Concreter and breeder Sam Gallo couldn’t hide his emotions when he watched the horse he raised ”since he was a baby” win at Rosehill on Saturday. Gallo bred Nothing Like Luca, whose mother died when he was six months old, and named the horse after his grandson. Nothing Like Luca held off the fast-finishing Disciple to win by a short head and send connections into raptures. ”This is big, I’ve been coming to the races for eight years and he’s the greatest,” Gallo said. ”I bred him and raised him since he was a baby.” Nothing Like Luca gave Nash Rawiller a treble after Koroibete and Relaxed And Happy had won for him earlier. ”He really pulled out all stops in the last 50 metres and it was a great effort,” Rawiller said. ”I sat off the high speed and I tried to suck it up as long as I could and I was filthy when I had to come off McClintock’s back before straightening, but he did a good job.”
TALENT TO BURN
Rawiller believes Koroibete has a bright future once he works out what he is doing on a racetrack. Despite his shortcomings in maturity and copping a whack with the whip of another runner, Koroibete proved too good for juvenile rivals in the opener at Rosehill. ”Coming to the turn he felt like he would win by three lengths, he was going that well,” Rawiller said. ”He copped it over the head and it put him off his game for 50m. He didn’t really know what he was doing but he got the job done.” Koroibete had a half-length to spare from Amovatio and Pit Boss but there could be more in store once he learns some racing manners. ”He did a few things wrong at the barriers and he did not jump very cleanly as a consequence of that but who knows, he might be hopefully winning the Derby in eight months’ time,” Rawiller said.
Masahiko, named after legendary boxer Fighting Harada, caused an upset as favourite Darciwood flopped at Rosehill on Saturday. The Gai Waterhouse-trained three-year-old won by a long neck from Hunter Jack, but it was the poor performance of Darciwood that left punters, who had backed him from $3.10 to $2.60, and stewards asking questions. Apprentice Shaun Guymer said he was surprised how quickly Darciwood stopped after leading to the turn with Masahiko on his outside. ”With time and maturity he’ll come back underneath me but at this stage he just wants to get out and get running,” Guymer said. ”At the turn he felt strong and I was quite surprised with how quick he stopped. I put it down to going that little bit too hard in the run.”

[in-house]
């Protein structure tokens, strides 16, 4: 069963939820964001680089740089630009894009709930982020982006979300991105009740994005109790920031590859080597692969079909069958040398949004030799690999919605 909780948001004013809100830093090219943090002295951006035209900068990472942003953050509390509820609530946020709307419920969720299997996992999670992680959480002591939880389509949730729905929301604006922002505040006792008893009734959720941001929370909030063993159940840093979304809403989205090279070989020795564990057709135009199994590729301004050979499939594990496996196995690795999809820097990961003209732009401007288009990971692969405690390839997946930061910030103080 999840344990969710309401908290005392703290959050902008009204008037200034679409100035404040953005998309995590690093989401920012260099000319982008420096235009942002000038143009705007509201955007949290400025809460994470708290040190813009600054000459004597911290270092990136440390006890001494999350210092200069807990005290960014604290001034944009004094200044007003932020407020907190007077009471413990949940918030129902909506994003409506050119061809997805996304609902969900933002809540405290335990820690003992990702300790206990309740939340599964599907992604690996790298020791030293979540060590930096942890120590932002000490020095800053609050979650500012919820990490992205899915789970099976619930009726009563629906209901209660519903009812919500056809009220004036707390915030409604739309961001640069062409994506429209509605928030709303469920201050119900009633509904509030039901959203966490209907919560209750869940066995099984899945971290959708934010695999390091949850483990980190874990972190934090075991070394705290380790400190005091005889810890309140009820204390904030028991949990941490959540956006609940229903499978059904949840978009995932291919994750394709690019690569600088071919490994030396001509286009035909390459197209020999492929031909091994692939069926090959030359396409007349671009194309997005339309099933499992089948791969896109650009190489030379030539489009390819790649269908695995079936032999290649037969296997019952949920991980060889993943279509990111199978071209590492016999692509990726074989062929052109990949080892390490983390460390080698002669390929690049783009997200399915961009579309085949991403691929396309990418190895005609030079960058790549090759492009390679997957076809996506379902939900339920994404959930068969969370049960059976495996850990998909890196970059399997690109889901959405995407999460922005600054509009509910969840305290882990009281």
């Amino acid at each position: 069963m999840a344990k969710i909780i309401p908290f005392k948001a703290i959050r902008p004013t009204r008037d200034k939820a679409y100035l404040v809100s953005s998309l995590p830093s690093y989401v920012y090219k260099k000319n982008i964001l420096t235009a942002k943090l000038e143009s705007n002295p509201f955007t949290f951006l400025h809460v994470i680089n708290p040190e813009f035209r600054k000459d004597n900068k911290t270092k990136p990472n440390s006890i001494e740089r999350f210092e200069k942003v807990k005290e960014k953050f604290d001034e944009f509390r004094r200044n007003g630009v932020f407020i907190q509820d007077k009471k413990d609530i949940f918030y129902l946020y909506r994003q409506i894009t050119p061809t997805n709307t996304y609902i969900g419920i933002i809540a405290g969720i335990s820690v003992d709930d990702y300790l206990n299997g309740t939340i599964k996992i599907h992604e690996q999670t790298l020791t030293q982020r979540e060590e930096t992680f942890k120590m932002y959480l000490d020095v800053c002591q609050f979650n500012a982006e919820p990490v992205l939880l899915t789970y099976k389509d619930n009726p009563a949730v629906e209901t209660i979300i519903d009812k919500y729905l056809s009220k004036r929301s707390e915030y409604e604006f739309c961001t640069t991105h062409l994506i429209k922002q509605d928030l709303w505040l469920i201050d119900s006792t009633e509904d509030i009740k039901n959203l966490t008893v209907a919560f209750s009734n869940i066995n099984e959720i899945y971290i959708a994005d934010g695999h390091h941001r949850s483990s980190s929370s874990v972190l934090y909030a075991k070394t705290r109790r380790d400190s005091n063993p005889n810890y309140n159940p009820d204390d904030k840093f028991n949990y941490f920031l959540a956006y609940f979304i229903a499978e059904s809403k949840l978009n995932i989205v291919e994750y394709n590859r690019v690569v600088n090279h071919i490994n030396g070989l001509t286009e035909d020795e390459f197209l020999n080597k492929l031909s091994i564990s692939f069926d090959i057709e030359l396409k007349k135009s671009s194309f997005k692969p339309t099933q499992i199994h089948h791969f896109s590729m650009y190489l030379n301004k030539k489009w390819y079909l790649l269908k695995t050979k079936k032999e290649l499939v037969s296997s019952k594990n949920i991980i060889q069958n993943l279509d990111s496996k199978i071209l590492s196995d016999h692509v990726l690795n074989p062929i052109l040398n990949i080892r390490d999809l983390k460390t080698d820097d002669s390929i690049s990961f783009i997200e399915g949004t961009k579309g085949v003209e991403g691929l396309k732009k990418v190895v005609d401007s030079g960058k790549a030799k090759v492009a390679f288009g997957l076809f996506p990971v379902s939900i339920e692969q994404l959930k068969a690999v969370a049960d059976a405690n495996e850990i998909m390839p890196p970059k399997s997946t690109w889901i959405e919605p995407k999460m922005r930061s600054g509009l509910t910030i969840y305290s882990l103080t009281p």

Racing NSW chairman of stewards Ray Murrihy gave young hoop Adam Hyeronimus stern advice after his ride on Reuben Percival at Rosehill. Stewards questioned if Hyeronimus chose the right options in the straight with Murrihy calling his tactics ”terrible” as he went for a run between leader Zaratone and Calvo instead of hooking to the outside of eventual runner-up Mr Armstrong and following winner Said Com. ”You aimed to go up between two tiring horses, instead of going to the outside where a run is opening up,” Murrihy said. ”I didn’t even look to the outside at that time,” Hyeronimus replied. ”It was a 75-25 decision – you went for the weaker options when in hindsight there was a run to the outside,” Murrihy continued. ”Yeah,” Hyeronimus conceded. The decision cost Reuben Percival, which was finishing strongly, any chance of winning and he was beaten two lengths into fifth. ”You’re in the big time now trying to forge a name for yourself and you can’t be making blues like that,” Murrihy said. ”You’re far better going with horses that are going forward than ones coming back to you. It looked to be a terrible decision. You’ve got Mr Armstrong going forward and you tried to go through two tired horses.”
with MATT JONES
The original release of this article first appeared on the website of Shanghai Night Net.